Computer programming is a required skill for most STEM (Science, Technology, Engineering and Mathematics) students. However, teaching novices programming has long been considered a big challenge by computer science educators as manifested by the observation that first-year programming topics tend to have a higher failure rate than other first-year topics. Existing studies have discovered that lack of engagement in learning programming is a key determinant of a student's poor performance. Therefore, it is beneficial to perceive a student's lack of engagement so that appropriate actions can be taken ahead of time. However, first year topics especially programming topics usually have very large enrolments, making it hard for a lecturer to keep track of each individual student's engagement level. As learning management systems (LMS) have been widely adopted by universities, in this paper we suggest using a student's voluntary participation in a programming topic's discussion forum provided by LMS as an engagement indicator so that the lecturer can constantly monitor and re-engage those who present low or no engagement. This recommendation is based on an empirical study of a first-year programming topic that reveals a positive correlation between one's voluntary participation in peer interaction through the topic's discussion forum and one's learning outcome in the topic.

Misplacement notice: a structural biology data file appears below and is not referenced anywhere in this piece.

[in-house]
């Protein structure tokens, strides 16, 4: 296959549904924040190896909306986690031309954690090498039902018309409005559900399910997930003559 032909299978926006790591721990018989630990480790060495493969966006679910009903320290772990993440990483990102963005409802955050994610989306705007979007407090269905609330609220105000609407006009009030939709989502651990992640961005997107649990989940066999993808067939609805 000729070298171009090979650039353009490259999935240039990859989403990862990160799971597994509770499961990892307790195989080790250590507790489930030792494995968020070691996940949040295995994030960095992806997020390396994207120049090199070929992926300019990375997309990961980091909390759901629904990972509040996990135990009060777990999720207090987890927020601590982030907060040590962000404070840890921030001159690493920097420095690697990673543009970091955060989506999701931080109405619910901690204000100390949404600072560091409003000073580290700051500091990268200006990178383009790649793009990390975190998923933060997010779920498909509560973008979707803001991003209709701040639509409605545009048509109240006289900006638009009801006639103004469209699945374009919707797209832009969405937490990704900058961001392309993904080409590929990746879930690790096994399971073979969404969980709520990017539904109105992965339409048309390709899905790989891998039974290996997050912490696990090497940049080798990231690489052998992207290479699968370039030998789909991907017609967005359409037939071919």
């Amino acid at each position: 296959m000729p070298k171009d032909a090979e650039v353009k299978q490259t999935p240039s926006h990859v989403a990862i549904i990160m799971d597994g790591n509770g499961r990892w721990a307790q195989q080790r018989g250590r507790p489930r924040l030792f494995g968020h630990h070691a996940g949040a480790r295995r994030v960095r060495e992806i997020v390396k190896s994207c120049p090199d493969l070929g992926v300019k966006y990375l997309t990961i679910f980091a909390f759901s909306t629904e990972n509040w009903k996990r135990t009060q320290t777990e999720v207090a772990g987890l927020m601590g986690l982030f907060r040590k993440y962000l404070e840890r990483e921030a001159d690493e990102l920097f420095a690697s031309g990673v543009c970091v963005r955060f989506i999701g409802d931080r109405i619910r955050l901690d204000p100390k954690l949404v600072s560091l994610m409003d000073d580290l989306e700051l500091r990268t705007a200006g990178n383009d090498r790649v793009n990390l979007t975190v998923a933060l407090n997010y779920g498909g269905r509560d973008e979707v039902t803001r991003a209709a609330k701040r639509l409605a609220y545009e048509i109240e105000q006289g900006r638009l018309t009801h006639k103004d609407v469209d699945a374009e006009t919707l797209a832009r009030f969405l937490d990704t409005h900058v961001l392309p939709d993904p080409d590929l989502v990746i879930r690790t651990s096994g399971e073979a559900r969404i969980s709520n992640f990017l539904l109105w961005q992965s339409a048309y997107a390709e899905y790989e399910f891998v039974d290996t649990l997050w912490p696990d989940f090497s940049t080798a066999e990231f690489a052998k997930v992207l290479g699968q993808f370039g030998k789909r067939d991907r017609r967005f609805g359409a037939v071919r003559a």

|Number of pages||5|
|Publication status||Published - 2016|
|Event||The 28th Australian Conference on Computer-Human Interaction - |
Duration: 29 Nov 2016 → …
|Conference||The 28th Australian Conference on Computer-Human Interaction|
|Period||29/11/16 → …|